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Toothaches: Getting to the Root of the Problem

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Toothaches: Getting to the Root of the Problem

Toothaches: Getting to the Root of the Problem

October 09, 2007
By: Danae Roumis for Dental1

Part I

Toothaches used to mean the anticipation of a visit from the tooth fairy. Unfortunately, now they are a bit more of a hassle, and come without an allowance for your pain. The good news is that toothaches are your body’s way of telling you that something deeper may be going on. With the incidence of dental conditions on the rise, being able to recognize toothache symptoms will give you an advantage in maintaining your oral health.
Take Action
  • Chronic toothaches can be a signal that something is going on beneath the surface.
  • Schedule an appointment with your dentist if your toothaches have become regular and/or if your symptoms have intensified.
  • Become familiar with the symptoms of your toothache. Take note of the start and frequency of your pain, where it is located, its severity and sensitivities, and if you have any other non-dental symptoms associated with the toothache. The specifics can be important for determining the root of the problem.

  • Toothaches are due to the irritation of the nerve root in the inner part, or pulp, of the tooth. Typical symptoms include throbbing or sharp pains on the tooth and surrounding gum area. These pains can be intermittent or continuous, and can become chronic. Patients with toothaches usually experience some sensitivity to hot, cold, sweet or sour foods.

    The most common causes of toothaches are dental cavities, also called dental decay or dental caries. These holes in the outer layers – the enamel and the dentin – are made by bacteria which thrive on the sugars and starches that get stuck in and between teeth after eating, and they leave roots out in the open. Fillings are the standard procedure for cavities. The second most common cause of toothaches is gum disease, or gingivitis. This is the inflammation of the soft tissue of the gums, known as the gingiva, and sometimes loss of the bone that holds teeth in place. Gum disease is also caused by toxins secreted by the bacteria in plaque. Chronic gum disease contributes to root sensitivities, and thus toothaches. Early stages of root exposure can be soothed using fluoride gels supplied by dentists, or special toothpastes (such as Sensodyne or Denquel). They strengthen the roots, making them less sensitive. The root canal procedure is used when a dental cavity or gingivitis has intruded on the pulp, which involves replacing the infected inner layer with another material. Root canals are performed as the alternative to extraction, but a tooth whose pulp is severely infected may need to be pulled.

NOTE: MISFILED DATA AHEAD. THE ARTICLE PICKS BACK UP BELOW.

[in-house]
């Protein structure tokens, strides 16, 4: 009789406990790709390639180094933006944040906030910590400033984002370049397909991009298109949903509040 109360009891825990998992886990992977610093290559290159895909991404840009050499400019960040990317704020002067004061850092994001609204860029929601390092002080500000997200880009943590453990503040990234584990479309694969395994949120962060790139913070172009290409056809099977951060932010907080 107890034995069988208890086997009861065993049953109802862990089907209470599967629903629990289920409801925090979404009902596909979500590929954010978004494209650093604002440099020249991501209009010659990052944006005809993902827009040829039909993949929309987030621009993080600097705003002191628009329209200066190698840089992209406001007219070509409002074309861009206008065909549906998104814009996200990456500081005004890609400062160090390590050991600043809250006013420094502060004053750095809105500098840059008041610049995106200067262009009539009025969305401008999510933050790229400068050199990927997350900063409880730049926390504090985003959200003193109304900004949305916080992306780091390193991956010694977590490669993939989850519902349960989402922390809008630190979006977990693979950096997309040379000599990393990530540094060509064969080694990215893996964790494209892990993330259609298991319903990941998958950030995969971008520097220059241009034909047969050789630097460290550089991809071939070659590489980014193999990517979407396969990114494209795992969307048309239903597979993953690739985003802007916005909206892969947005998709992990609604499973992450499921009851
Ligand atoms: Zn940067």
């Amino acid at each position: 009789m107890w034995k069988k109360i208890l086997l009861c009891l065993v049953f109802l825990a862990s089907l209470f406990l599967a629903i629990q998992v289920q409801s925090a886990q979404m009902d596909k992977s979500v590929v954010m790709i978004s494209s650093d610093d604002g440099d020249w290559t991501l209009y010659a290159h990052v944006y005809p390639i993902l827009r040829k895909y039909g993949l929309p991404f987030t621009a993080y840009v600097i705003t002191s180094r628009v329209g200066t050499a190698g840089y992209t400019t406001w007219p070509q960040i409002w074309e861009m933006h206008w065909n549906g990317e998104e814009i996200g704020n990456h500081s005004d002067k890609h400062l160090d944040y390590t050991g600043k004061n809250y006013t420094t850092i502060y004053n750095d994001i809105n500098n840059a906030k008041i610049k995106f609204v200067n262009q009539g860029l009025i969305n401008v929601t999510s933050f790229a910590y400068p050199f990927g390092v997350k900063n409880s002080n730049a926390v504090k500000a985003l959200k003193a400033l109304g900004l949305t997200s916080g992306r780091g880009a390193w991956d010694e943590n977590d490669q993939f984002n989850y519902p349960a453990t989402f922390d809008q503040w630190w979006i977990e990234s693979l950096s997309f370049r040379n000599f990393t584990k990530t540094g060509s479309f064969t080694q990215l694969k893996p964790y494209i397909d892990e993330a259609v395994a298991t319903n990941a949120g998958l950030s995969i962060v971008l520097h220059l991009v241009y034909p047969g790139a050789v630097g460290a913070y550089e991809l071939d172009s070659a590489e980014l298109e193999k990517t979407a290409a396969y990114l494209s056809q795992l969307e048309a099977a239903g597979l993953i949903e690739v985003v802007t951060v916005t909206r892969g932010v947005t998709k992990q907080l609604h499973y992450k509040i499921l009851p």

Often, toothache can be a symptom of the emergence of wisdom teeth. If you have not had your wisdom teeth removed, contact your dentist. You may be asked to schedule an X-ray to determine whether your wisdom teeth should be extracted.

    The standard oral care regimen of brushing twice a day using a soft toothbrush and fluoride toothpaste, flossing daily, using antiseptic mouthwash, and avoiding sugar and starch will help prevent any conditions associated with toothaches. Regular, biannual check ups at your dentist are crucial for detecting signs of dental decay. Use a mouth guard when playing sports to protect against damage to the teeth, mouth and jaw. Staying true to a healthy diet and avoiding the use of cigarettes or other tobacco products will also contribute greatly to your oral – and overall – health.

    Join us in Part Two, when we explore some non-dental related causes of a toothache...

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